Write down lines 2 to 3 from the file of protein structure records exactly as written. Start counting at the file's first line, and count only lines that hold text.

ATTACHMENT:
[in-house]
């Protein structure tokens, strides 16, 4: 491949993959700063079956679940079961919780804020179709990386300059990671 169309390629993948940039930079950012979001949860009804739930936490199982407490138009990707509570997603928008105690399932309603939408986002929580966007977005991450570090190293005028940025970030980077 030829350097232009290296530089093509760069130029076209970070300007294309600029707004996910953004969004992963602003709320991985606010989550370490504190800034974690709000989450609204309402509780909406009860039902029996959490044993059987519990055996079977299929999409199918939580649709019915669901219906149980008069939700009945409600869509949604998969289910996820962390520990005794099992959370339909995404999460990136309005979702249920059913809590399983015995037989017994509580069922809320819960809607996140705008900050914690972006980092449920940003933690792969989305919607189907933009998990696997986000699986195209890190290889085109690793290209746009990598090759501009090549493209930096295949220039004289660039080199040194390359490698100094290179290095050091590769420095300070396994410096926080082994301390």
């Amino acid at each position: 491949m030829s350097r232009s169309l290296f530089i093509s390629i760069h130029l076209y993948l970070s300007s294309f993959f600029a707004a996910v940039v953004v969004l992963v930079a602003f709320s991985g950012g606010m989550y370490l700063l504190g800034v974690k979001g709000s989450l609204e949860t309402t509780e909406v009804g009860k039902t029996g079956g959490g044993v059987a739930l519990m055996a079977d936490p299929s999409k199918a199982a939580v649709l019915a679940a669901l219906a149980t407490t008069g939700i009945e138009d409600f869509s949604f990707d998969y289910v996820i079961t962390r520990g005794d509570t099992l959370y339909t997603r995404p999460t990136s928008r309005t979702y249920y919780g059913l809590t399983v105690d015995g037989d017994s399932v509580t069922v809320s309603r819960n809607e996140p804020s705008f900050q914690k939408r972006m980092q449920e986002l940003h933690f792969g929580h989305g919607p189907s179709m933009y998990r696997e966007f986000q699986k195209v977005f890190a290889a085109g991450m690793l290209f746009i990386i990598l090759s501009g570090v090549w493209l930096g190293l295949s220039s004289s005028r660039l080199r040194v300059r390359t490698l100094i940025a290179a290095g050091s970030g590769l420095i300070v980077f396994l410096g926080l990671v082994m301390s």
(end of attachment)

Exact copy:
């Protein structure tokens, strides 16, 4: 491949993959700063079956679940079961919780804020179709990386300059990671 169309390629993948940039930079950012979001949860009804739930936490199982407490138009990707509570997603928008105690399932309603939408986002929580966007977005991450570090190293005028940025970030980077 030829350097232009290296530089093509760069130029076209970070300007294309600029707004996910953004969004992963602003709320991985606010989550370490504190800034974690709000989450609204309402509780909406009860039902029996959490044993059987519990055996079977299929999409199918939580649709019915669901219906149980008069939700009945409600869509949604998969289910996820962390520990005794099992959370339909995404999460990136309005979702249920059913809590399983015995037989017994509580069922809320819960809607996140705008900050914690972006980092449920940003933690792969989305919607189907933009998990696997986000699986195209890190290889085109690793290209746009990598090759501009090549493209930096295949220039004289660039080199040194390359490698100094290179290095050091590769420095300070396994410096926080082994301390």
């Amino acid at each position: 491949m030829s350097r232009s169309l290296f530089i093509s390629i760069h130029l076209y993948l970070s300007s294309f993959f600029a707004a996910v940039v953004v969004l992963v930079a602003f709320s991985g950012g606010m989550y370490l700063l504190g800034v974690k979001g709000s989450l609204e949860t309402t509780e909406v009804g009860k039902t029996g079956g959490g044993v059987a739930l519990m055996a079977d936490p299929s999409k199918a199982a939580v649709l019915a679940a669901l219906a149980t407490t008069g939700i009945e138009d409600f869509s949604f990707d998969y289910v996820i079961t962390r520990g005794d509570t099992l959370y339909t997603r995404p999460t990136s928008r309005t979702y249920y919780g059913l809590t399983v105690d015995g037989d017994s399932v509580t069922v809320s309603r819960n809607e996140p804020s705008f900050q914690k939408r972006m980092q449920e986002l940003h933690f792969g929580h989305g919607p189907s179709m933009y998990r696997e966007f986000q699986k195209v977005f890190a290889a085109g991450m690793l290209f746009i990386i990598l090759s501009g570090v090549w493209l930096g190293l295949s220039s004289s005028r660039l080199r040194v300059r390359t490698l100094i940025a290179a290095g050091s970030g590769l420095i300070v980077f396994l410096g926080l990671v082994m301390s």